In just a few days, the AEA conference will begin in Minnesota. I am sad to not be attending again this year, but am determined to do some learning in the next few weeks anyway. I’ve also been thinking a bit about the upcoming OPEN conference (slated for February or March 2013), and how to create valuable experiences for attendees. And, I’ve been thinking about e-portfolios — how I might make sense of myself and my own professional path through an e-portfolio, how students might be prompted to reflect on their learning by or within an e-portfolio, and how we might best learn and express our learning from our experiences in eventually implementing e-portfolios. There’s a lot of swirly thinking going on for me these days.
So when I stumbled upon this post in the AEA365 blog about a simple and fun activity — a photo booth with a theme — it struck me as having great potential for almost every swirly thought in my noggin.
Karen Anderson, AEA’s Diversity Coordinator Intern, writes:
“At the photo booth, attendees will… [c]hoose a whiteboard and complete the open ended statement provided, for example: ‘I will be responsive to culture in (my) evaluation work by…'”
I like the immediacy and informality of this activity juxtaposed with a potentially serious and ambitious statement about one’s intentions and identity. I like the potential for informal peer-to-peer learning about bettering the way we work. I love the example statement itself. And I’m inspired to think of ways to use this prompt concept for myself and the various activities swirling about my brain.
And… I think it might just be possible to use the prompt concept to help promote wise use of data in an accessible and light way (as opposed to a terminology laden serious and no-fun presentation of cold hard facts or preachy litany of well-reasoned arguments, etc.). As a way to explore not just why it’s important to think about data use, but how to advocate for it….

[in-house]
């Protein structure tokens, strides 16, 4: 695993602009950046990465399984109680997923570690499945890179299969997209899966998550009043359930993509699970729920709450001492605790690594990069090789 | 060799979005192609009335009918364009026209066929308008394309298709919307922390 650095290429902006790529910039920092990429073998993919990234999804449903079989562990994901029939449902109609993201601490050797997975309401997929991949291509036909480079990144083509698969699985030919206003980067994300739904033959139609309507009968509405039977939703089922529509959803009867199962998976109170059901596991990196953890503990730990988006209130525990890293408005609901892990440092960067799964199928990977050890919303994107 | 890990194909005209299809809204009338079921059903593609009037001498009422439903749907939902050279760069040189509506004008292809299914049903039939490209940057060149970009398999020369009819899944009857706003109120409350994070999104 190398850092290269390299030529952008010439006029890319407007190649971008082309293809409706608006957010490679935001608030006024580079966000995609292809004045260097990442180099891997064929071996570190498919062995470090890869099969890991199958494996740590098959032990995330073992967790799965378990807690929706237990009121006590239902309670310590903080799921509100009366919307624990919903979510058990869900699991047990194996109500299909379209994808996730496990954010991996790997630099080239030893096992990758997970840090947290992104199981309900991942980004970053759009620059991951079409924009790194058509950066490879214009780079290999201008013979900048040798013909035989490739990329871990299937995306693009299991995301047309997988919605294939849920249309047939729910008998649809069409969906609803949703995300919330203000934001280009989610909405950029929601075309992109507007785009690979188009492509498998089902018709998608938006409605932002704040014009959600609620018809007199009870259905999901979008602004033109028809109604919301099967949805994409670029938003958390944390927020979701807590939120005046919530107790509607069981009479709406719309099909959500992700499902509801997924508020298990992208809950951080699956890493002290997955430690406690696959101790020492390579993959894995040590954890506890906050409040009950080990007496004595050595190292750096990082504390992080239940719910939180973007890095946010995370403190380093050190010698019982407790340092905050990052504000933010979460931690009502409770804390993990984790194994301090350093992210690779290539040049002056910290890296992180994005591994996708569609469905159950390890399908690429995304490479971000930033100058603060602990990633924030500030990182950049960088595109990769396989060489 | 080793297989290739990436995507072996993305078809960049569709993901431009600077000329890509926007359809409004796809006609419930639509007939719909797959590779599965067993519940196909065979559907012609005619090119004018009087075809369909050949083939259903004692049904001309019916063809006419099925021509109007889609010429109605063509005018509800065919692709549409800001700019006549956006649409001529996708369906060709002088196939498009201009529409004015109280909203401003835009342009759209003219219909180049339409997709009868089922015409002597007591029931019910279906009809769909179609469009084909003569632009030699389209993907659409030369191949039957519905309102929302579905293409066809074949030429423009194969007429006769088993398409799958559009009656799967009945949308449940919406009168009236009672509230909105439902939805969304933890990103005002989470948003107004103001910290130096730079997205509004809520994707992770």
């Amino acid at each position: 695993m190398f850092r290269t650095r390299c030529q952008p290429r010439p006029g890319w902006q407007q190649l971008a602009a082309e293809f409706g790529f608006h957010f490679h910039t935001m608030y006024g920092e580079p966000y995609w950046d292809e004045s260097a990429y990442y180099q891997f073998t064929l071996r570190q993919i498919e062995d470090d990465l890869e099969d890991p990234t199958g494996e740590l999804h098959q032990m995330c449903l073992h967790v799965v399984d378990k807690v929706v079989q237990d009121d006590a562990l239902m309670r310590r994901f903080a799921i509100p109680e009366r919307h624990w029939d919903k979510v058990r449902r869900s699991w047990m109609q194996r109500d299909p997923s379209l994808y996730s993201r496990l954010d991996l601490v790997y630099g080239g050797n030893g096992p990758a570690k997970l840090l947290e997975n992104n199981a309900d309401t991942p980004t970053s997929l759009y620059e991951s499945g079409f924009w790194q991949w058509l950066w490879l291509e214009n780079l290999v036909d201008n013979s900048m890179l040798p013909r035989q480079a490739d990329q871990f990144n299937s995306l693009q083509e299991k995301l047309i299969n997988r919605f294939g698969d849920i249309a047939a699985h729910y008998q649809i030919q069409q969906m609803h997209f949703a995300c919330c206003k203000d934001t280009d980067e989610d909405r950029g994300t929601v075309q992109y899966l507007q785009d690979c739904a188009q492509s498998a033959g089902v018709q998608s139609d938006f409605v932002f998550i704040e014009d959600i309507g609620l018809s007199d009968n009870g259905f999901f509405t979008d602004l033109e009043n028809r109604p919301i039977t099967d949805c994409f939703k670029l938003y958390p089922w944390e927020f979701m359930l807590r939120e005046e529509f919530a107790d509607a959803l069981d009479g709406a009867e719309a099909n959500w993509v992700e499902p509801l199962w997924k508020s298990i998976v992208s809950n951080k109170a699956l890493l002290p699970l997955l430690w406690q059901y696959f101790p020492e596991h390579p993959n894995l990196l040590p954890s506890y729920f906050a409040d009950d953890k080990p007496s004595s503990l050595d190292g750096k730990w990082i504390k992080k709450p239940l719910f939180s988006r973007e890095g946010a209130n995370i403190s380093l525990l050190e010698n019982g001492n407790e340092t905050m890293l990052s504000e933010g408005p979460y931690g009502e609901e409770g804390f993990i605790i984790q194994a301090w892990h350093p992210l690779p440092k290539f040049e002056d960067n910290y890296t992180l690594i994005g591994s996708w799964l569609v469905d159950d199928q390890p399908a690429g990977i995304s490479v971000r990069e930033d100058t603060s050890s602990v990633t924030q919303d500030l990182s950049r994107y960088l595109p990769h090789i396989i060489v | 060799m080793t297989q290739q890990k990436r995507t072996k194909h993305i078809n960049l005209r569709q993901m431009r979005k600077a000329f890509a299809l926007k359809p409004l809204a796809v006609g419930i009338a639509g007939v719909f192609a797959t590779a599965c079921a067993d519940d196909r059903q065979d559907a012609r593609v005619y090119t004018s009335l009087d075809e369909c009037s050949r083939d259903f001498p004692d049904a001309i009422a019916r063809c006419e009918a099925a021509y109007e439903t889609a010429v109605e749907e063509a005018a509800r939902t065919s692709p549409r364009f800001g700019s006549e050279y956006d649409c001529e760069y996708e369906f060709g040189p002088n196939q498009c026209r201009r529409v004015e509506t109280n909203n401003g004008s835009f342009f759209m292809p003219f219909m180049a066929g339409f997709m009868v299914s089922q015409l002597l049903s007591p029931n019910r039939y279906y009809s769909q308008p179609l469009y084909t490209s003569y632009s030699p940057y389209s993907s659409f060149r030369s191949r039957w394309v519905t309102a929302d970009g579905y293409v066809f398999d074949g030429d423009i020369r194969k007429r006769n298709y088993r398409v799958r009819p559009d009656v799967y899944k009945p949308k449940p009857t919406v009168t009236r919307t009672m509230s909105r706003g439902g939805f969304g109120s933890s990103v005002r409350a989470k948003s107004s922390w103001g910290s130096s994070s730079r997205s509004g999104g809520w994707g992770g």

A statement like: “I will advocate for the wise use of data by…” is a fabulous prompt for me to explore what that use might look like and how I can support it — in short meaningful, action-oriented ways. And it might not only provide me with some concrete things to work on as an assessment and evaluation professional, but it also could be an interesting exercise for capacity building with others at the university who wish to improve our work with data and its use. (And it seems like this could be translated into any number of other assessment/evaluation capacity building scenarios).
Up until today I’ve struggled with how to get started with an e-portfolio for myself. Now I think that a set of prompts like this could help me a great deal in exploring who I am professionally, and how I express that through an e-portfolio (a piece of that being, of course, about actionable data). More importantly, I believe this could help me focus in when reflecting on my practice and professional development and as a result, improve the quality of my work (yay for self-directed learning). And I expect it could do the same for others in a litany of situations — students working reflectively, faculty building a culture of reflective learning at a university, program staff working to articulate how they and their program will live out their intentions for the program (does this activity this have a place in logic modeling work?), etc….
Next step? Actually giving this a try in at least one, if not a few of those contexts.